ACAMAR Visiting Fellowship – Success Stories

Associate Professor Su Wang, from Purple Mountain Observatory, CAS, recently visited The University of Southern Queensland (UniSQ) in Queensland, Australia, as part of the ACAMAR Visiting Fellowship.

During her three months spent at UniSQ, A/Prof Wang gave two lectures about the planetary formation theory, finished one work on the formation of hot Jupiter and its nearby planetary companions, and completed two times of transiting observations of G12 system using the telescope in China. She also carried out one work on the formation of super dense mini-Neptunes around K-dwarfs and submitted one observation proposal for a system with one cold Jupiter and two inner super earths. The culmination of a very successful visiting fellowship was an offer from UniSQ to become an Adjunct Research Fellow for the next three years for continuous cooperation. 

Visiting Fellowship Highlights

Two lectures about the planetary formation theory: A/Prof Wang gave two lectures while at UniSQ, both titled “The Configuration Formation of Exoplanetary Systems”. The first lecture focused on classical planetary formation theories, while the second lecture discussed formation of three types of exoplanetary configurations.

Various works, collaborating with Dr C. X. Huang from UniSQ: While at UniSQ, A/Prof Wang collaborated with Dr. C. X. Huang on several works, one of which pertained to the formation of a hot Jupiter and its nearby planetary companions (see image one). Su also collaborated with Dr Huang on a work regarding the formation of super dense mini-Neptunes, and to observe two transiting events of the G12 system using a Purple Mountain Telescope in China (see image two).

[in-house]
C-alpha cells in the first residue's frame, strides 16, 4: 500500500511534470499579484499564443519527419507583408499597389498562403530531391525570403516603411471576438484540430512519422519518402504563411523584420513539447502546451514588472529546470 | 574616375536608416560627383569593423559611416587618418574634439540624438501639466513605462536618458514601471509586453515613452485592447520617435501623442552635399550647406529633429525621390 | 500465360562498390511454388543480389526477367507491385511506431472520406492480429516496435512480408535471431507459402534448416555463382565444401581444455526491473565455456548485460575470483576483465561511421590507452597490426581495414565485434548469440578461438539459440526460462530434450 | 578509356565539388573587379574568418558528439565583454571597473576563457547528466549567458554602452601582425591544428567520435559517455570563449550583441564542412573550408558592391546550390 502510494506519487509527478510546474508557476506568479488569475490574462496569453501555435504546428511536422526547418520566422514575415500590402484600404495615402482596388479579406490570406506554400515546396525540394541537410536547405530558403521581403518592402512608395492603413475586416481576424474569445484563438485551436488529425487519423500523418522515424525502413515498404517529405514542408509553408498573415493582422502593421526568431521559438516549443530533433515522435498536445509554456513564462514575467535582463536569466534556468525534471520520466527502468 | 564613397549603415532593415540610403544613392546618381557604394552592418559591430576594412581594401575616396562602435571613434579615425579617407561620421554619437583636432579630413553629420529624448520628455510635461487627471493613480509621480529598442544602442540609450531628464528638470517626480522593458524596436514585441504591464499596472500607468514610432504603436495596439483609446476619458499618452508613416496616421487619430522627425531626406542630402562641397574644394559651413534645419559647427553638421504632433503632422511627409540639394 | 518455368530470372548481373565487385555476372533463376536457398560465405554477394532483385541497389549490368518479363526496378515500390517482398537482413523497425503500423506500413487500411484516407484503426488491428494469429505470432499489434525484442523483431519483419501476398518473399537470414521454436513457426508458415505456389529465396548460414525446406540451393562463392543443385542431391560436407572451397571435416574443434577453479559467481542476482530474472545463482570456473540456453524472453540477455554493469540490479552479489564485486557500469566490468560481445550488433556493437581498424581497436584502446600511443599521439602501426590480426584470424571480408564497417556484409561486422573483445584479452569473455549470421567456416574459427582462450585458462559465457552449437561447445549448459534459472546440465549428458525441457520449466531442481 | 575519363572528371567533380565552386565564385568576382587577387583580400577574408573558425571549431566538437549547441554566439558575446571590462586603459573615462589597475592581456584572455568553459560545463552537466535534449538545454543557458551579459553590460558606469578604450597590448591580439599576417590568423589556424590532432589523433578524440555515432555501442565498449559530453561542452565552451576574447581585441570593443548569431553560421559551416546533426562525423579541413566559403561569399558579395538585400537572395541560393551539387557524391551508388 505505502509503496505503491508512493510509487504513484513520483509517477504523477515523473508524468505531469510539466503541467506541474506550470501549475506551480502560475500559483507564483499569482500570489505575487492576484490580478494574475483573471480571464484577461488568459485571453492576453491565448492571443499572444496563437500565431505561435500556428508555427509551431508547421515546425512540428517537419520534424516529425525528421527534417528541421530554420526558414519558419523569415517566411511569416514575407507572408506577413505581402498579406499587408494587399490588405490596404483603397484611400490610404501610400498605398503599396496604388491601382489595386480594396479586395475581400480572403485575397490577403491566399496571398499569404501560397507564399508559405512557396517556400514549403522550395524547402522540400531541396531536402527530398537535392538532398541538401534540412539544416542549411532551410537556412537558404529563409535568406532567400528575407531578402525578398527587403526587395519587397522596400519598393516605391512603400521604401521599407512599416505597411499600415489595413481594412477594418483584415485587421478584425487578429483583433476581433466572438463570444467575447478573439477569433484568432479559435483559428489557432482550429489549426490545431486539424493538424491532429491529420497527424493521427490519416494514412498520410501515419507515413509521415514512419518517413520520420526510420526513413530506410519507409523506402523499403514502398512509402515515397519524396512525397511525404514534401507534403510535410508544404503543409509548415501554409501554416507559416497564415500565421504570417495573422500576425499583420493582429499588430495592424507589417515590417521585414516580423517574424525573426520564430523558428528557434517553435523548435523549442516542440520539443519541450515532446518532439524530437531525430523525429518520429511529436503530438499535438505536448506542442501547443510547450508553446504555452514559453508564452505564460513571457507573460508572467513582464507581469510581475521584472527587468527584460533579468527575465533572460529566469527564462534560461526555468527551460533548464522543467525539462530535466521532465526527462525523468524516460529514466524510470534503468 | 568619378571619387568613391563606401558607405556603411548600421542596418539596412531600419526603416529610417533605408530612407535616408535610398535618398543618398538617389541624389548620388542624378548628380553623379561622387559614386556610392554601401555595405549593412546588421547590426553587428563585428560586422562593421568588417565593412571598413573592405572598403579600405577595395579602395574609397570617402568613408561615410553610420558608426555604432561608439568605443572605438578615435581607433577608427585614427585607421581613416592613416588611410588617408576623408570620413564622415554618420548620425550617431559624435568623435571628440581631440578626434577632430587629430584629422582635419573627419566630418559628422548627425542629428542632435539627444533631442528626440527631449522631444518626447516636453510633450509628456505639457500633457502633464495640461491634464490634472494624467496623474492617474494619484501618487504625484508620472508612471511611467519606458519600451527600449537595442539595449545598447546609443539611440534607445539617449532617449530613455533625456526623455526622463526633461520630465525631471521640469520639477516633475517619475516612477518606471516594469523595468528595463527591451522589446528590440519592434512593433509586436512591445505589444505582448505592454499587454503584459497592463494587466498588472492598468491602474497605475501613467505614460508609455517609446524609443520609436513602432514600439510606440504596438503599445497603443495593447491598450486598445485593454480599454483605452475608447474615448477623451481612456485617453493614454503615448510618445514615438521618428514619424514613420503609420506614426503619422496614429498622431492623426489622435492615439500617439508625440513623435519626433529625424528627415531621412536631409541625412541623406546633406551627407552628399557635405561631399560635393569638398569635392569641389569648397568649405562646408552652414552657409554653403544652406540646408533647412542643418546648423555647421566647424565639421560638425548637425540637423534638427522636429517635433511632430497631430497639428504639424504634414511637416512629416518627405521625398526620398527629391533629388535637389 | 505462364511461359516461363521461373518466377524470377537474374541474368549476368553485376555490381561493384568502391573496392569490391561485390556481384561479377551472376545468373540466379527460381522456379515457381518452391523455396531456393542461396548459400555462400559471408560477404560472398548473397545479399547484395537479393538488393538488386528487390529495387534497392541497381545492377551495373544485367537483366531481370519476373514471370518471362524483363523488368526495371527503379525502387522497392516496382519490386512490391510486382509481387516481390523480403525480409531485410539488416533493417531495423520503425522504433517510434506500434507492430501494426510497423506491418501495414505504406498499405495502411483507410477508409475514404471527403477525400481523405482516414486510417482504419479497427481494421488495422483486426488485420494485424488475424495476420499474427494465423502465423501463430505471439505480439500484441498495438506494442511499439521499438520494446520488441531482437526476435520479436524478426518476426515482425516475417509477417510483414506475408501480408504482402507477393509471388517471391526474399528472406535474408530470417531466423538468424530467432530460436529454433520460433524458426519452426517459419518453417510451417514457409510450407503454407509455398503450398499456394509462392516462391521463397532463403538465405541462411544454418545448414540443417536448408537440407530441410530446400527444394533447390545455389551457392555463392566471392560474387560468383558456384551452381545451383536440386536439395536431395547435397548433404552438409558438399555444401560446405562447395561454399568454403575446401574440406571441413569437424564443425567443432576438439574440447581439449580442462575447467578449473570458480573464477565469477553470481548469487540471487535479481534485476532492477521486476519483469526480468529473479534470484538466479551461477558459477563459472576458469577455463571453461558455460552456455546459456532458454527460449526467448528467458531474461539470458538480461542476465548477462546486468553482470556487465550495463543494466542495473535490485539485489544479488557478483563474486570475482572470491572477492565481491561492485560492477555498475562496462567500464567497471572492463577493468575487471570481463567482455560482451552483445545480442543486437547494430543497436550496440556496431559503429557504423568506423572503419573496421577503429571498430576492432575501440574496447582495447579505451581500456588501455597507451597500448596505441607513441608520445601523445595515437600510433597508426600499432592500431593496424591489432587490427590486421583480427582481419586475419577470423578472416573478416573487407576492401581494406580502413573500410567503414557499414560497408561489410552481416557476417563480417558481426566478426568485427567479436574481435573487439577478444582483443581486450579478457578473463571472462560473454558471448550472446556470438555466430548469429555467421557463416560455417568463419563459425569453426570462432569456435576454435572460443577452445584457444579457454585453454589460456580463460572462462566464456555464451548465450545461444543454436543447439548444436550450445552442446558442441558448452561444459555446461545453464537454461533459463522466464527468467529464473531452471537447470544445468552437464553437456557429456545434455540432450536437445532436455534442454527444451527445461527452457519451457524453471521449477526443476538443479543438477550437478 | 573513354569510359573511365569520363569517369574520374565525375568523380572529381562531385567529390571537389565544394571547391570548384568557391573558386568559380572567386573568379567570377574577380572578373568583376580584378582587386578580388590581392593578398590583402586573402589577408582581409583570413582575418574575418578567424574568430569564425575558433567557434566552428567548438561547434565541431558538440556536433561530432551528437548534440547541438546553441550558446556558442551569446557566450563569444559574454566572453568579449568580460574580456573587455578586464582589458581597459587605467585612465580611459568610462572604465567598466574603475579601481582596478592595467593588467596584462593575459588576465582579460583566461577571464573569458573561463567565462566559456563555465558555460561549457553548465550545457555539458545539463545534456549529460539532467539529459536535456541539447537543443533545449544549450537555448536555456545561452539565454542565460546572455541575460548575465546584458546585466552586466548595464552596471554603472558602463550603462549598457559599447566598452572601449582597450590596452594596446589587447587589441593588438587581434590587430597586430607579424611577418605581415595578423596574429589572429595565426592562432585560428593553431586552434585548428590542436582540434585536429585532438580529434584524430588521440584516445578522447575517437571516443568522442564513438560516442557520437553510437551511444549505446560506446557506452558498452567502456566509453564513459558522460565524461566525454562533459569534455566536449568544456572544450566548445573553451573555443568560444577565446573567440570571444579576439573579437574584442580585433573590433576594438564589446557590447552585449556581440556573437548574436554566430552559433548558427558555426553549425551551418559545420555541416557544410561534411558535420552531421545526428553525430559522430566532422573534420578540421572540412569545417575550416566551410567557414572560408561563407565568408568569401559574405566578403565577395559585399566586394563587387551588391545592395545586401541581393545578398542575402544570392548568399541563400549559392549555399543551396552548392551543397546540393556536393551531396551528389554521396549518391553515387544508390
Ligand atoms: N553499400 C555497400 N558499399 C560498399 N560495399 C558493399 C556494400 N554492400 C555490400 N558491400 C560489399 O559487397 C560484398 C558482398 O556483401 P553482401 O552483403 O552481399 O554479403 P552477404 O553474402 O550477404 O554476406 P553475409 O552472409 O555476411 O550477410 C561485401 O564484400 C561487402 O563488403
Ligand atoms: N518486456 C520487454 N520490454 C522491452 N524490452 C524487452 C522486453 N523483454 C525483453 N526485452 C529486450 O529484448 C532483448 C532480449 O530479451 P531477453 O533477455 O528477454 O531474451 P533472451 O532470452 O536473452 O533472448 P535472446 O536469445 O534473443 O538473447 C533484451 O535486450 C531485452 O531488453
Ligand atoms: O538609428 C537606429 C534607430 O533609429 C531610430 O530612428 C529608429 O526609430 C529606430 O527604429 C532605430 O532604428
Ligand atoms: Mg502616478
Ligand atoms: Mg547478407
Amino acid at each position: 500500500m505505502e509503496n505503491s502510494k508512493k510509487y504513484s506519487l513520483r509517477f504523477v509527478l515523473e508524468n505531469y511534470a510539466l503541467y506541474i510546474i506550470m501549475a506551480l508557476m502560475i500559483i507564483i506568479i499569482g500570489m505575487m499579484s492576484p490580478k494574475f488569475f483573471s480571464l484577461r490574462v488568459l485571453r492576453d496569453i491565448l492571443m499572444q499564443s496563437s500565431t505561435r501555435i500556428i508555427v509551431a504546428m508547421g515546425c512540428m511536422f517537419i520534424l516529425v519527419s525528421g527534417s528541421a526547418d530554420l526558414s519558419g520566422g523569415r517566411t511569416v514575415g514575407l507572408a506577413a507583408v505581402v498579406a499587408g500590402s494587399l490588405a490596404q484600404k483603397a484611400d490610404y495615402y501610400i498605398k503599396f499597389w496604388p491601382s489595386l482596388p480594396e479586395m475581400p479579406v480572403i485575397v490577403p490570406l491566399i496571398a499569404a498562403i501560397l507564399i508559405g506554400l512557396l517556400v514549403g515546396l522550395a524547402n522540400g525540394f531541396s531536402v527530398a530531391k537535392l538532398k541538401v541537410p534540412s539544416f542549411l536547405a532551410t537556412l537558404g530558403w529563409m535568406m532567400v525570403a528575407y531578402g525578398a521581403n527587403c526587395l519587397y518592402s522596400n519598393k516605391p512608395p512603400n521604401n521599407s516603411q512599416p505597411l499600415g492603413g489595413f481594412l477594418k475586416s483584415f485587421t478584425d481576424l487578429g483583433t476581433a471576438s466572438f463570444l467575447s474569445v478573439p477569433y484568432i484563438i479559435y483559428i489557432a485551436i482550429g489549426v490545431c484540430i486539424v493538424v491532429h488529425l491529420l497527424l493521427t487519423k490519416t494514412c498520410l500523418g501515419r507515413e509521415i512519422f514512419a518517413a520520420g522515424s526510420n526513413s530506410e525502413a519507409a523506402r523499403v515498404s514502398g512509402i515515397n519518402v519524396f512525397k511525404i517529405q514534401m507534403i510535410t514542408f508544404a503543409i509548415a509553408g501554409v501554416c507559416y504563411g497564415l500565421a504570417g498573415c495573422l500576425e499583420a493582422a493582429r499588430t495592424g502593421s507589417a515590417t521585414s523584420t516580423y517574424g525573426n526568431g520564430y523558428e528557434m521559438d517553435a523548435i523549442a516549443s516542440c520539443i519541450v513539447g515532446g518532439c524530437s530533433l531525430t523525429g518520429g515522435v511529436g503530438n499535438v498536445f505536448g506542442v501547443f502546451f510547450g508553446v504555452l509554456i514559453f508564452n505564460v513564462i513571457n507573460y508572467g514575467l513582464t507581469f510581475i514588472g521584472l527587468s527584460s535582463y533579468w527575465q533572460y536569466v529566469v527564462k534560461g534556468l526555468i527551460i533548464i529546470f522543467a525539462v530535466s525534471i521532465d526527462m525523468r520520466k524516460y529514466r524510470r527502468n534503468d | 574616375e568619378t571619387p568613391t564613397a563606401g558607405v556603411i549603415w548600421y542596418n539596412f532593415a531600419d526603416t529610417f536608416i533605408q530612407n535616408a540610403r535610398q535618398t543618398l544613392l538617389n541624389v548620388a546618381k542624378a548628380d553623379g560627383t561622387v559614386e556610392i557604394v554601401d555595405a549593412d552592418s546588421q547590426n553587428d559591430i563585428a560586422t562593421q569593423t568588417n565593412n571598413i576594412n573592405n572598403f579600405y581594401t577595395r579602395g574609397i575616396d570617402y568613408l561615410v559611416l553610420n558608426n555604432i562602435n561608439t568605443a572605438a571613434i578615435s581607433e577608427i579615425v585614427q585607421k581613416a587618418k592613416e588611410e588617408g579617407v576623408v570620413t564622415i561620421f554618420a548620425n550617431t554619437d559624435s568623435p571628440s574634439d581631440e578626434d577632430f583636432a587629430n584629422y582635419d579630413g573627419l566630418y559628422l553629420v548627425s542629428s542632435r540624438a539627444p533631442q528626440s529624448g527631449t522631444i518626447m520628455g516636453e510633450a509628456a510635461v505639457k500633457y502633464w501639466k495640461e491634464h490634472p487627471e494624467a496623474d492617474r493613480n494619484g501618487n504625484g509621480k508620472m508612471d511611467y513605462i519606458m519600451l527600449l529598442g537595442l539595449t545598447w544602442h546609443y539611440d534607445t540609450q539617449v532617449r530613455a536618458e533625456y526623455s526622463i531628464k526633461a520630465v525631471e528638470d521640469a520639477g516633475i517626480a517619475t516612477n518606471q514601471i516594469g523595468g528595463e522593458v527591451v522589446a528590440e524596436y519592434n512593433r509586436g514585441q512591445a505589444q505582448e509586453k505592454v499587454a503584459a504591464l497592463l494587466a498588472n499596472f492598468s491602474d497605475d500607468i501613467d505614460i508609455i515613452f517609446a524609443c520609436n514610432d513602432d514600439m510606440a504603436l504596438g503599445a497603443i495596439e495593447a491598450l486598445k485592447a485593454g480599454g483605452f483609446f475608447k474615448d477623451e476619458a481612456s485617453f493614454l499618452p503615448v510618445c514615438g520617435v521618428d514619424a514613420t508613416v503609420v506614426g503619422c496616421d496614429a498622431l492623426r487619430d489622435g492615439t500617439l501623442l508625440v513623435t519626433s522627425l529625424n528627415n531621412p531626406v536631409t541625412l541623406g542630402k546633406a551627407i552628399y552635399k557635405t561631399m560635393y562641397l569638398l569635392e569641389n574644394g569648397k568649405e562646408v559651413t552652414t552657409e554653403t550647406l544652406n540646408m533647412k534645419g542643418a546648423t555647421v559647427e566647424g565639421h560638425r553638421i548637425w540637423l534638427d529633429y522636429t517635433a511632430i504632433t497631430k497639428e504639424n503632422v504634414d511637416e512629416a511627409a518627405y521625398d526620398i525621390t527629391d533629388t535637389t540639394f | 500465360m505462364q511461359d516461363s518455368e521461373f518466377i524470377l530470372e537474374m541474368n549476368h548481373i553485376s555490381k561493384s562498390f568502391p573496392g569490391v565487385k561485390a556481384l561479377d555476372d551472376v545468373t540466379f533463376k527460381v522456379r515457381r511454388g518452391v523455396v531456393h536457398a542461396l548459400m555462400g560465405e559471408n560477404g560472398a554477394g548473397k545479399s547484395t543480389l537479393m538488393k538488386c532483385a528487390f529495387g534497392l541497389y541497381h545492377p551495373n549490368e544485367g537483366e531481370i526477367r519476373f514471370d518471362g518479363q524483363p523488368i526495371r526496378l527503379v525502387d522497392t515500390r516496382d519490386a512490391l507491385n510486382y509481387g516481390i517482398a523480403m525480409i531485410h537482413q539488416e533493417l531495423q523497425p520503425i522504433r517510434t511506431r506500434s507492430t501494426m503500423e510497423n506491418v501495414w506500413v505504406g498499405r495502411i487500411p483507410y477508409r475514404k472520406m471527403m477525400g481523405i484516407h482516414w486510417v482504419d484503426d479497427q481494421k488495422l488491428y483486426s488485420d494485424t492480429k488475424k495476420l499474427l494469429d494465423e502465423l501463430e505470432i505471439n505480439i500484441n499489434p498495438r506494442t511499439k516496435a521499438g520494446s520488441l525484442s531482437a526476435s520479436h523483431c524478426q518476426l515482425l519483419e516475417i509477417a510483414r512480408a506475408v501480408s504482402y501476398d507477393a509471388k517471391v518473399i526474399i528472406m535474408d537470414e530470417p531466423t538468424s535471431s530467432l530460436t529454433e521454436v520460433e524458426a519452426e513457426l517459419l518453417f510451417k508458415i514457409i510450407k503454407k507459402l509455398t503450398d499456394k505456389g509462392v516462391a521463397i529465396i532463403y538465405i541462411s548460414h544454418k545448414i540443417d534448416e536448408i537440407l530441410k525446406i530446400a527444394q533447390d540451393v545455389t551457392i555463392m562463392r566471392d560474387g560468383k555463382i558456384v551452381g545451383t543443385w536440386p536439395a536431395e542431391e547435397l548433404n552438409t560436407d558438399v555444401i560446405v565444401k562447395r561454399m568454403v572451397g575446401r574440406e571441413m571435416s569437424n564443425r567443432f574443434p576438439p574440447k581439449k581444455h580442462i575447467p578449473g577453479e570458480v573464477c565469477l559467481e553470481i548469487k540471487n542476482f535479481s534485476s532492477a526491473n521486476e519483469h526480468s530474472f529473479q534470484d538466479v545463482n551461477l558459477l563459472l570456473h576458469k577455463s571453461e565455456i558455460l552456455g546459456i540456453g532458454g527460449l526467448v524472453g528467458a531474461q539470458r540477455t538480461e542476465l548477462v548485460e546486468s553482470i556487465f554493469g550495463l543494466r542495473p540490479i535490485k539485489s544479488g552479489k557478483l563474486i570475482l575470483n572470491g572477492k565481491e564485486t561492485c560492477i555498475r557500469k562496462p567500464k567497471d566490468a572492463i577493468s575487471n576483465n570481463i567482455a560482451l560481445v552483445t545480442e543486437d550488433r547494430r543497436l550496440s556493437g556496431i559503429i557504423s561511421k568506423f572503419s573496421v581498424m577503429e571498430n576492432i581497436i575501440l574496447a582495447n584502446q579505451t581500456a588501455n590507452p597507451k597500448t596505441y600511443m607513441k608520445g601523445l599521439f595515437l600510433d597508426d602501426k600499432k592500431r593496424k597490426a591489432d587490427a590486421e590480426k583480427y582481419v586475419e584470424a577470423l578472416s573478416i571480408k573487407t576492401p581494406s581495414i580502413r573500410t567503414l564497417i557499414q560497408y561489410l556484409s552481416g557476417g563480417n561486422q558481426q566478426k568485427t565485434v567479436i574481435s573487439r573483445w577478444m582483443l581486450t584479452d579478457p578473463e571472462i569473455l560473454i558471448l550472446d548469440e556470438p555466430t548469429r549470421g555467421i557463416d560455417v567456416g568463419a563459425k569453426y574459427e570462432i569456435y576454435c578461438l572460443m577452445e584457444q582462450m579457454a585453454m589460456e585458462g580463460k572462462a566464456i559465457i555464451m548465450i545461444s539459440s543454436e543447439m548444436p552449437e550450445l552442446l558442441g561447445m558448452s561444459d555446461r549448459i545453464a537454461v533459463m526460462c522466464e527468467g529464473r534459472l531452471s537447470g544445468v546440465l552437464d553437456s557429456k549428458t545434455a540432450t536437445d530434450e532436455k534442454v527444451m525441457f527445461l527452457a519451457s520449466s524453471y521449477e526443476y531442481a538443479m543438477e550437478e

Collaboration with Professor Rob Wittenmyer from UniSQ: As well as her collaborations with Dr Huang, Su also worked with Prof Wittenmyer to complete an observation proposal for exoplanetary systems. Titled, “A cold Jupiter with friends: mass measurement for the K2-43 system”, Su provided a possible formation model of this system to illustrate the importance of observing the mass of the planets in the system. The proposal was submitted to the GEMINI Observatory.

Three year Adjunct Research Fellow position at UniSQ: Based on the three successful months she spent at UniSQ, Su Wang was offered a three year position as an Adjunct Research Fellow, as part of a plan to build longer term scientific collaboration between the Purple Mountain Observatory and Centre for Astrophysics at UniSQ. 

Image one: the predicted distribution of mutual inclination between planets and the eccentricity of the inner planetary companions. Credit: Su Wang, UniSQ.
Image two: Image obtained via the PMO telescope during the observation of transiting events of the G12 system. Credit: Su Wang, UniSQ.